Chris Milborrow, Business Improvement Manager at Southside Housing Association (SHA) in Glasgow shares his approach to digital inclusion.
In a recent article for the Scottish Council for Voluntary Organisations (SCVO), I shared some ideas for developing a holistic approach to digital inclusion. As part of this, I explained how maximising the benefits of digital inclusion initiatives required combining skills development with infrastructure and technology. This supports customers to not only develop digital skills but to put them into practice.
That article was mainly theoretical, and this post aims to follow it up with some more practical insight into how housing associations (HAs) can benefit from embedding digital inclusion as a core part of their overall digital strategies and business transformation efforts.
In 2018, research conducted by the Office for National Statistics (ONS) suggested that 8% of people in the UK were estimated to have zero basic digital skills, lacking the ability to manage information, communicate, transact, problem solve or create via digital channels. A further 12% had only limited skills.
The impact of addressing digital skills gaps is well-documented and includes the following:
As a result, there’s a strong argument that supporting digital inclusion goes to the heart of the social purpose of Has. It can have a marked impact on the lives of customers and benefit the communities that we serve.
If this wasn’t incentive enough, there are also clear tangible business benefits for HAs. Customers with higher earnings, better employment prospects, greater ability to manage their finances and benefits and a stronger support network of friends and family are more likely to be more resilient, less vulnerable to financial pressures and less socially isolated. All of this has the potential to translate to real benefits for HAs, including reduced rent arrears, more independent customers, and stronger communities and local economies.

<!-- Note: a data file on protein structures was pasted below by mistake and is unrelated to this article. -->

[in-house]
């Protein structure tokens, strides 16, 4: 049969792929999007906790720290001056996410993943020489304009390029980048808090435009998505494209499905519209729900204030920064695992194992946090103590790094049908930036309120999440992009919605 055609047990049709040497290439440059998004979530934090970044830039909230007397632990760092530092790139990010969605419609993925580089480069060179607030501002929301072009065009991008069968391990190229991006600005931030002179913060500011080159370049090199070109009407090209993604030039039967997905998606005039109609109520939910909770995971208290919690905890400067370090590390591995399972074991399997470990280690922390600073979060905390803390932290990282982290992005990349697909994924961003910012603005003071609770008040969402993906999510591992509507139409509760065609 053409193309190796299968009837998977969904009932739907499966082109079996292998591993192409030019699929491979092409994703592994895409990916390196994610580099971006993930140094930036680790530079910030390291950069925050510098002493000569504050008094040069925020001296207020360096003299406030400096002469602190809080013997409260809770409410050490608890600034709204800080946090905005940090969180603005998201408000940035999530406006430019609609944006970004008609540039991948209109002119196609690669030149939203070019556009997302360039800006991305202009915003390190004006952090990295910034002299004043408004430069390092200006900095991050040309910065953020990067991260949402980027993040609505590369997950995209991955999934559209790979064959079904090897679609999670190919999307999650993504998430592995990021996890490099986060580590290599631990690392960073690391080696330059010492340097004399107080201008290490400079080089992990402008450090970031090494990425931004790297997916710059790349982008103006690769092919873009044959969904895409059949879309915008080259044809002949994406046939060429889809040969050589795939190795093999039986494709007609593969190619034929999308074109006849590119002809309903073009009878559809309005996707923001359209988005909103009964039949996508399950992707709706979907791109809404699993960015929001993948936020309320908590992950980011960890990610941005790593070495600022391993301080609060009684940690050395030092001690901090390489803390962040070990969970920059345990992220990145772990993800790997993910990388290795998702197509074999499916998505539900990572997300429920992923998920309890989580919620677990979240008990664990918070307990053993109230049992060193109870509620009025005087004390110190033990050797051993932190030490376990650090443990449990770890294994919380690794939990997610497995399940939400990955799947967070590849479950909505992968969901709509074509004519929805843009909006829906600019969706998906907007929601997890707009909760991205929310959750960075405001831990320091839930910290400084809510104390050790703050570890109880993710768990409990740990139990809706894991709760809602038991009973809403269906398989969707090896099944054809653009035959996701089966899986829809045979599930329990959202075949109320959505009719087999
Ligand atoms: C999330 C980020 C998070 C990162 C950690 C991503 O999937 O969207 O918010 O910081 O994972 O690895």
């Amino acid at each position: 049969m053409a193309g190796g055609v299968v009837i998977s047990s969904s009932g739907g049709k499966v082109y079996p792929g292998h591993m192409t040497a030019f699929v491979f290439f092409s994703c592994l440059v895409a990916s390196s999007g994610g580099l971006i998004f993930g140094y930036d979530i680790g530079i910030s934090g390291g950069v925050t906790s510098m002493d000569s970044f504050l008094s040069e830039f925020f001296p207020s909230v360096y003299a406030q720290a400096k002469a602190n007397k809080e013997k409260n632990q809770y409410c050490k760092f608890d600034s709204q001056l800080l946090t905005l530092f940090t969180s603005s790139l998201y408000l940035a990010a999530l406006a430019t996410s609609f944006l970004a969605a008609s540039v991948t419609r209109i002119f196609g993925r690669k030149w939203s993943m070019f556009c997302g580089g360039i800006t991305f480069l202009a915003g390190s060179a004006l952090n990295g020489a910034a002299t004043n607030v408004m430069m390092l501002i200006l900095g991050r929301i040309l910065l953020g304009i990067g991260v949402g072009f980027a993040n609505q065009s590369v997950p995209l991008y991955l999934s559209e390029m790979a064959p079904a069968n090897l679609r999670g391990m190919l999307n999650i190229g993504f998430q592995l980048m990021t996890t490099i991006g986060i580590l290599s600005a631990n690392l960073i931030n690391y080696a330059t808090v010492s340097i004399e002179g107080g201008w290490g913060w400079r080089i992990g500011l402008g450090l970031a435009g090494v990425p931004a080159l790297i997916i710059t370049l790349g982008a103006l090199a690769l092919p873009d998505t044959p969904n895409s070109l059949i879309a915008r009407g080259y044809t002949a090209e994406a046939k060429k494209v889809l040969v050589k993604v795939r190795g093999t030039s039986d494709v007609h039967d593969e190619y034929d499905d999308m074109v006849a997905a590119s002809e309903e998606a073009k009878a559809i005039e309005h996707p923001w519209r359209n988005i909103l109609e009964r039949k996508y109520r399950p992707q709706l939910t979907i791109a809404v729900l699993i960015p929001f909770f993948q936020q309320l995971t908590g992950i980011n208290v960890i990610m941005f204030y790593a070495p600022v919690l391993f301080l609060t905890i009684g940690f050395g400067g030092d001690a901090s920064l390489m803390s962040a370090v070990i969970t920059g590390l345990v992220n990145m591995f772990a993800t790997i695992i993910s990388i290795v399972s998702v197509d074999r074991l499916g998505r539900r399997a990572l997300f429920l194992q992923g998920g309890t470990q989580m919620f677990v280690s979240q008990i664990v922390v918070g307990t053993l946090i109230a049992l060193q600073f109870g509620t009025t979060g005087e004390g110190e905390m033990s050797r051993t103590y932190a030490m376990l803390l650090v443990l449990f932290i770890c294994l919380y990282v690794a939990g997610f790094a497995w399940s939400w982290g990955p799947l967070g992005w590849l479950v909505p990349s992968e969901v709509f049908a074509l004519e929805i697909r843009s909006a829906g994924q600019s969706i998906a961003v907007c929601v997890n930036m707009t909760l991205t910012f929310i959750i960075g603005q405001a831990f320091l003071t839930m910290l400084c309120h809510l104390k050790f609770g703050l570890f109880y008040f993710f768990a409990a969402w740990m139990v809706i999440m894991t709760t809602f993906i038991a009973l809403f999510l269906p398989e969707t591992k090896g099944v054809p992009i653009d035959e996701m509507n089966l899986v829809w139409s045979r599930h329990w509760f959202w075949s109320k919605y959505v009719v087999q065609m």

There’s a clear need for improving customers’ digital skills, and a huge range of benefits to doing so. Digital inclusion needs to balance skills and training initiatives with providing the right access to technology, and with infrastructure which make it possible for them to implement digital skills and knowledge regularly until it becomes normal and ‘every-day’.
The trade-off between the impact, scale and permanence of these three different aspects creates a tricky balancing act for HAs, and means that short-term digital inclusion initiatives can often provide a “quick fix” where they would provide more value and lasting impact as a long-term strategic commitment with sustained investment.
While the percentage of people with few or no digital skills has reduced steadily over recent years, it’s important to understand and address the reasons why there are still those that haven’t engaged.